Forget about brownie sundaes, forget about éclairs and chocolate cake. The real desserts, the sinfully sweet and decadent treats, can be found in one place: Cambodia. In the country these desserts are called Khmer sweets, and they are a staple to any full Cambodian meal. Generally, Cambodian treats are egg-based dishes that are spiced up with a variety of flavours (vanilla and cinnamon are typical favourites).
Dessert in Cambodia is a little different from dessert in Australia. For starters, instead of being served at the end of the meal or in the evening, Cambodian desserts are most frequently enjoyed mid-morning. Instead of being served in the home as a cap on a delicious meal, the desserts are bought and enjoyed in markets as you are doing your shopping around town. Finally, the ingredients in Cambodian treats are less traditional than the sweet flavours you typically see in Western desserts. Look for ingredients like cassava, mung beans, and lotus seeds paired with sticky sweet syrups like coconut cream, palm syrup, and condensed milk. Beyond these ingredients you can always expect to have at least one fresh fruit added to the mix. Look for favourites like mangoes, rambutan, durian and of course, bananas.
In the local open-air markets, dessert ingredients are usually displayed in large bowls. Patrons point out their desired items which are then scooped into a bowl, served over crushed ice, and covered in sweet toppings. There’s nothing as delicious as your first taste of a true Cambodian sweet. Some example of these sweet snacks include donut balls with sweet lentil filling and iced sugar coatings or waffles made with coconut milk cooked over an open grill. Here’s an overview of some of the most popular (and tastiest!) Cambodian desserts you should try while in the country.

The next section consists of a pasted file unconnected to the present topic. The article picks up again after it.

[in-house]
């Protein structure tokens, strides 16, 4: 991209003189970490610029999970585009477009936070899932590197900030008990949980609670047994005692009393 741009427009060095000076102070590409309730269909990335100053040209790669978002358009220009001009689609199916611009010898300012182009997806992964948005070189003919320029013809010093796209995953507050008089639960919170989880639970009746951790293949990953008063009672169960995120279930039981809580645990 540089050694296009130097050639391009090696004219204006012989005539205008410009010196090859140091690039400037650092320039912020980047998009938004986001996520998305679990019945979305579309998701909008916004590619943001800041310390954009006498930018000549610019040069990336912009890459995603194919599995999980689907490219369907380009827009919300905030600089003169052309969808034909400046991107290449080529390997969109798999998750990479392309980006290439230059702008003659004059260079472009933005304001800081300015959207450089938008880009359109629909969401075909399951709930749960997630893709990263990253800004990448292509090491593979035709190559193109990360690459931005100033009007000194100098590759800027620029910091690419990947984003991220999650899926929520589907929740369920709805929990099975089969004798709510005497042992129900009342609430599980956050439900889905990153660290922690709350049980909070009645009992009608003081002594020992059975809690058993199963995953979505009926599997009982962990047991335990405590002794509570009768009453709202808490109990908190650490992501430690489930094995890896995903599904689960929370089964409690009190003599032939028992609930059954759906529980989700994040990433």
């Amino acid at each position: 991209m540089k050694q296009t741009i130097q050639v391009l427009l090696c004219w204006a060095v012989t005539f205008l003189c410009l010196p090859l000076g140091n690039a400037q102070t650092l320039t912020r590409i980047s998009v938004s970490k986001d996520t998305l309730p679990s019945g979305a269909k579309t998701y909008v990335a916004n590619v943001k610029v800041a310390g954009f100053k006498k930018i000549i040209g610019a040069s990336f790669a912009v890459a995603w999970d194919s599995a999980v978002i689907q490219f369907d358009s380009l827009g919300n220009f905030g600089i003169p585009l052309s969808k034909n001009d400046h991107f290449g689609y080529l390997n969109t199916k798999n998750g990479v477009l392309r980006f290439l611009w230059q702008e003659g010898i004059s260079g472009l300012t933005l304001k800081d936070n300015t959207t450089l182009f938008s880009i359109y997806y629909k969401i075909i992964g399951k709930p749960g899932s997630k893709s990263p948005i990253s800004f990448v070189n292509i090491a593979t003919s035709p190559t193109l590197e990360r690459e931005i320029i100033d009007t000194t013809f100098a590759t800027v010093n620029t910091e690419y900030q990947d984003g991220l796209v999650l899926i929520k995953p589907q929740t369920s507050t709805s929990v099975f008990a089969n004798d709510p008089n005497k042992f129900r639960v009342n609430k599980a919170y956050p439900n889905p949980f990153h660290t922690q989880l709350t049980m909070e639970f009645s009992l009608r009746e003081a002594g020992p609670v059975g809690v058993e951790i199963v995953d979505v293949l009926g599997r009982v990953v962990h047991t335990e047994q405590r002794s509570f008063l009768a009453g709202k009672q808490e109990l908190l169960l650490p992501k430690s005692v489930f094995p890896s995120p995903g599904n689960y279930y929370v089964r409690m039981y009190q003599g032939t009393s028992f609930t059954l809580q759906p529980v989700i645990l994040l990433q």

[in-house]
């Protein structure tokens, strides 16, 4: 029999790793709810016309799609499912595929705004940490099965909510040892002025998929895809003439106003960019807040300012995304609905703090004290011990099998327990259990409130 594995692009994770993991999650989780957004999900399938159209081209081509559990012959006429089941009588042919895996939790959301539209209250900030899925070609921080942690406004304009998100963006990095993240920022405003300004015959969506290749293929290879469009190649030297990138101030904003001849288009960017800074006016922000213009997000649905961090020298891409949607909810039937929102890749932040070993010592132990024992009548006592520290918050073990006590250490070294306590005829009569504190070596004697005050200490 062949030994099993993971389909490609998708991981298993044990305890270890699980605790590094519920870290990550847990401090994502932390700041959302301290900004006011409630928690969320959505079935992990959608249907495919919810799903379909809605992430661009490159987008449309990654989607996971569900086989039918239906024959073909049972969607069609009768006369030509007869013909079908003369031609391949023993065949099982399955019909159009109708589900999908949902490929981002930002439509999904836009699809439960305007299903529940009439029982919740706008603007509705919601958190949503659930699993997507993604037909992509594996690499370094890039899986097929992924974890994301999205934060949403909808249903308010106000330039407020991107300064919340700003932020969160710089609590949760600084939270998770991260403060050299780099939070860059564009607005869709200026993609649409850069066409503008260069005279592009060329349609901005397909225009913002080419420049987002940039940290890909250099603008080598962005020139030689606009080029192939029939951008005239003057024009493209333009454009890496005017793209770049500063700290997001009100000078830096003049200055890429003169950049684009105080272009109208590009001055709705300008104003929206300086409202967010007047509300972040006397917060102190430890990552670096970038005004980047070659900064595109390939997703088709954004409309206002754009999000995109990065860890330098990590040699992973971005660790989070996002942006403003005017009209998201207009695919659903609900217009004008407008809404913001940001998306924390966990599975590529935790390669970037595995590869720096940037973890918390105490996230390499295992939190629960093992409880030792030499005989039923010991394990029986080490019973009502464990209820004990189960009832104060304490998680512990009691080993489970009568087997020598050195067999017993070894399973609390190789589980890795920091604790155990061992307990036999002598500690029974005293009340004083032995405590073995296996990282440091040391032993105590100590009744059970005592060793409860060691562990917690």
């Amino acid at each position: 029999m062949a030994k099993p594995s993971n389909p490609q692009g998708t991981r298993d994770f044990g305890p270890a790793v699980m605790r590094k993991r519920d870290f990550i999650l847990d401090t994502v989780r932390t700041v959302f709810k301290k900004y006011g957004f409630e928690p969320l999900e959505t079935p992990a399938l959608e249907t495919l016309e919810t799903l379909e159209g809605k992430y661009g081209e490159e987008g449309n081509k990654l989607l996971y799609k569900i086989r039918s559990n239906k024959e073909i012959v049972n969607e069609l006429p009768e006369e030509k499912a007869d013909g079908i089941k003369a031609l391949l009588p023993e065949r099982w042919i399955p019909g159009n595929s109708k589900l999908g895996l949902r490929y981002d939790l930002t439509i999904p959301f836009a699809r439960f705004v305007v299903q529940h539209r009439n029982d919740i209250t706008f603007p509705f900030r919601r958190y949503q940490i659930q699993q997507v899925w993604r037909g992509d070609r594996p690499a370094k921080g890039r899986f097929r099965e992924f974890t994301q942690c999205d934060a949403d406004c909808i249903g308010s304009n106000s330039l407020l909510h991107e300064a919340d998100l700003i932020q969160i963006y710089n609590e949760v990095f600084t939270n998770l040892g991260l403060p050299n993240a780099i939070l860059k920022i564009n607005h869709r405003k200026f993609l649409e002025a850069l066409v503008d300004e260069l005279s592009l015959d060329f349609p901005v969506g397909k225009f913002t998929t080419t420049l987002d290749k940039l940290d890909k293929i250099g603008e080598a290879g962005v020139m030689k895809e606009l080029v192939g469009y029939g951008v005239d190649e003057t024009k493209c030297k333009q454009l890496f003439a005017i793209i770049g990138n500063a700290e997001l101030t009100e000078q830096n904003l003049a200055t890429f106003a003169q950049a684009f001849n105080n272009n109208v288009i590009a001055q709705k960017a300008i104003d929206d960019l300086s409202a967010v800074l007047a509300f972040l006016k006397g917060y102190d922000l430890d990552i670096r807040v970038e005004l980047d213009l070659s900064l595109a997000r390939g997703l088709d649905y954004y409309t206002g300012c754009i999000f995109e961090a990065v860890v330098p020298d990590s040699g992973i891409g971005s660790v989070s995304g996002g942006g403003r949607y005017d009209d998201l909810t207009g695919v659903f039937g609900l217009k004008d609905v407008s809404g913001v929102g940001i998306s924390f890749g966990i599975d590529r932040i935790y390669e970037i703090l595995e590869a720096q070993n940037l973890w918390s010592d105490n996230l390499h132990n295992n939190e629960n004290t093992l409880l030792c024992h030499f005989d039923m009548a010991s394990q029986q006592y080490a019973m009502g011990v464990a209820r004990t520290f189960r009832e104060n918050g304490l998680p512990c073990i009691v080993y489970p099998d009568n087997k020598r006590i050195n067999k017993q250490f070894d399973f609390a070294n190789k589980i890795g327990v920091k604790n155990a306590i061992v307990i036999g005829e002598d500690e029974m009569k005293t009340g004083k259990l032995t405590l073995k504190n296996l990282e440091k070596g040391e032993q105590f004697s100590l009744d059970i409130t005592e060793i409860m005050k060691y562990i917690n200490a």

Pumpkin custard is a dessert frequently made for special events and is best prepared the day before and stored in the refrigerator overnight. It isn’t often seen in the markets like other sweets but is a sweet and creamy dessert option.
The Khmer name for this dessert is Num Chak Kachan and Cambodians will generally make this dessert during Buddhist holy days. Different variations have different styles but you will often see different layers of colours in these cakes.
This is one of Cambodia’s most well-known desserts and is commonly eaten and served on holidays and feast days, particularly on Pchum Ben (festival of the dead) and Khmer New Year when it is taken to pagodas and shared with monks and festival participants.
Sweet Mung Bean Pudding, a classic Cambodian dessert, is the perfect treat for when you want to make yourself something a little indulgent or when you need a simple dessert that everyone will enjoy. Topping the pudding with coconut sauce is optional but it seems to be the most popular topping used.
Sticky rice is chewier and has more texture than regular white rice, and because of the sweetness of the rice is considered a dessert dish. The tart and exotic flavour of the mangoes compliment the starchy rice. Don’t worry about trying to eat in layers or sections—after your first taste, you’ll be gulping it down without regard for neatness.
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Image courtesy of Flickr user Houang Stephane.